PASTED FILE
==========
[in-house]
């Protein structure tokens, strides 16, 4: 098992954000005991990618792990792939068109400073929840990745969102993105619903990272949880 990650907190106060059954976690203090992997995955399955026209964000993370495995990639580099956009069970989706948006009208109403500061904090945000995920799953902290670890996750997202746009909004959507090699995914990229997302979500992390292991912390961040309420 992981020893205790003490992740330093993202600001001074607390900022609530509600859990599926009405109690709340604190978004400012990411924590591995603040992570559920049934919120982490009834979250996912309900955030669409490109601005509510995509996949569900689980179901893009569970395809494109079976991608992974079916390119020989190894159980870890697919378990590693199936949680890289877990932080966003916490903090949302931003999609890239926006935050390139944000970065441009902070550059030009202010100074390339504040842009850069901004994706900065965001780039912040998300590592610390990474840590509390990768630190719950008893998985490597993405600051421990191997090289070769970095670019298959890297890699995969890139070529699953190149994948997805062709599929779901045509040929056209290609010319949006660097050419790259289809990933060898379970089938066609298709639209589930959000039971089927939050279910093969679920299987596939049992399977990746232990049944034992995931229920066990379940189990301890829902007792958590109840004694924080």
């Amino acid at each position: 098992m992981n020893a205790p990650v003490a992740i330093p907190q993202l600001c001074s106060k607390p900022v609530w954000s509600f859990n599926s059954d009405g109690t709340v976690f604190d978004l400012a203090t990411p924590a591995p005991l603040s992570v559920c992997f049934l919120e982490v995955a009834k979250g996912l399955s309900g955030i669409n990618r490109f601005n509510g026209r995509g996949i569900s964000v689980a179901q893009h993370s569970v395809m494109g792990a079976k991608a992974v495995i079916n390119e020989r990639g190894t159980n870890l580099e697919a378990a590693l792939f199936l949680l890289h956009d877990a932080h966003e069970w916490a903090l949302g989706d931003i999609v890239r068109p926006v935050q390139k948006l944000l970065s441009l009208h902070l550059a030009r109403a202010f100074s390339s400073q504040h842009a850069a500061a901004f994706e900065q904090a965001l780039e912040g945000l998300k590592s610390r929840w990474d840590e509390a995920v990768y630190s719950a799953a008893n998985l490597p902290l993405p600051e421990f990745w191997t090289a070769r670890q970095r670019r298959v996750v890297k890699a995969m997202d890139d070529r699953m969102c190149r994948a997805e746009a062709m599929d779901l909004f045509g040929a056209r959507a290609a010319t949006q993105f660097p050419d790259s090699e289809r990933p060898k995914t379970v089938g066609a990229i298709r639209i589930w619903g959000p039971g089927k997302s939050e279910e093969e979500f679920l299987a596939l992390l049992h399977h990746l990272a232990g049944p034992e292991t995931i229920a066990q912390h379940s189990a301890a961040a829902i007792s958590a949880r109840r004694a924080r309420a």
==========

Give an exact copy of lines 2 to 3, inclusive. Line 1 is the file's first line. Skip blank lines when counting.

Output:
């Protein structure tokens, strides 16, 4: 098992954000005991990618792990792939068109400073929840990745969102993105619903990272949880 990650907190106060059954976690203090992997995955399955026209964000993370495995990639580099956009069970989706948006009208109403500061904090945000995920799953902290670890996750997202746009909004959507090699995914990229997302979500992390292991912390961040309420 992981020893205790003490992740330093993202600001001074607390900022609530509600859990599926009405109690709340604190978004400012990411924590591995603040992570559920049934919120982490009834979250996912309900955030669409490109601005509510995509996949569900689980179901893009569970395809494109079976991608992974079916390119020989190894159980870890697919378990590693199936949680890289877990932080966003916490903090949302931003999609890239926006935050390139944000970065441009902070550059030009202010100074390339504040842009850069901004994706900065965001780039912040998300590592610390990474840590509390990768630190719950008893998985490597993405600051421990191997090289070769970095670019298959890297890699995969890139070529699953190149994948997805062709599929779901045509040929056209290609010319949006660097050419790259289809990933060898379970089938066609298709639209589930959000039971089927939050279910093969679920299987596939049992399977990746232990049944034992995931229920066990379940189990301890829902007792958590109840004694924080």
């Amino acid at each position: 098992m992981n020893a205790p990650v003490a992740i330093p907190q993202l600001c001074s106060k607390p900022v609530w954000s509600f859990n599926s059954d009405g109690t709340v976690f604190d978004l400012a203090t990411p924590a591995p005991l603040s992570v559920c992997f049934l919120e982490v995955a009834k979250g996912l399955s309900g955030i669409n990618r490109f601005n509510g026209r995509g996949i569900s964000v689980a179901q893009h993370s569970v395809m494109g792990a079976k991608a992974v495995i079916n390119e020989r990639g190894t159980n870890l580099e697919a378990a590693l792939f199936l949680l890289h956009d877990a932080h966003e069970w916490a903090l949302g989706d931003i999609v890239r068109p926006v935050q390139k948006l944000l970065s441009l009208h902070l550059a030009r109403a202010f100074s390339s400073q504040h842009a850069a500061a901004f994706e900065q904090a965001l780039e912040g945000l998300k590592s610390r929840w990474d840590e509390a995920v990768y630190s719950a799953a008893n998985l490597p902290l993405p600051e421990f990745w191997t090289a070769r670890q970095r670019r298959v996750v890297k890699a995969m997202d890139d070529r699953m969102c190149r994948a997805e746009a062709m599929d779901l909004f045509g040929a056209r959507a290609a010319t949006q993105f660097p050419d790259s090699e289809r990933p060898k995914t379970v089938g066609a990229i298709r639209i589930w619903g959000p039971g089927k997302s939050e279910e093969e979500f679920l299987a596939l992390l049992h399977h990746l990272a232990g049944p034992e292991t995931i229920a066990q912390h379940s189990a301890a961040a829902i007792s958590a949880r109840r004694a924080r309420a």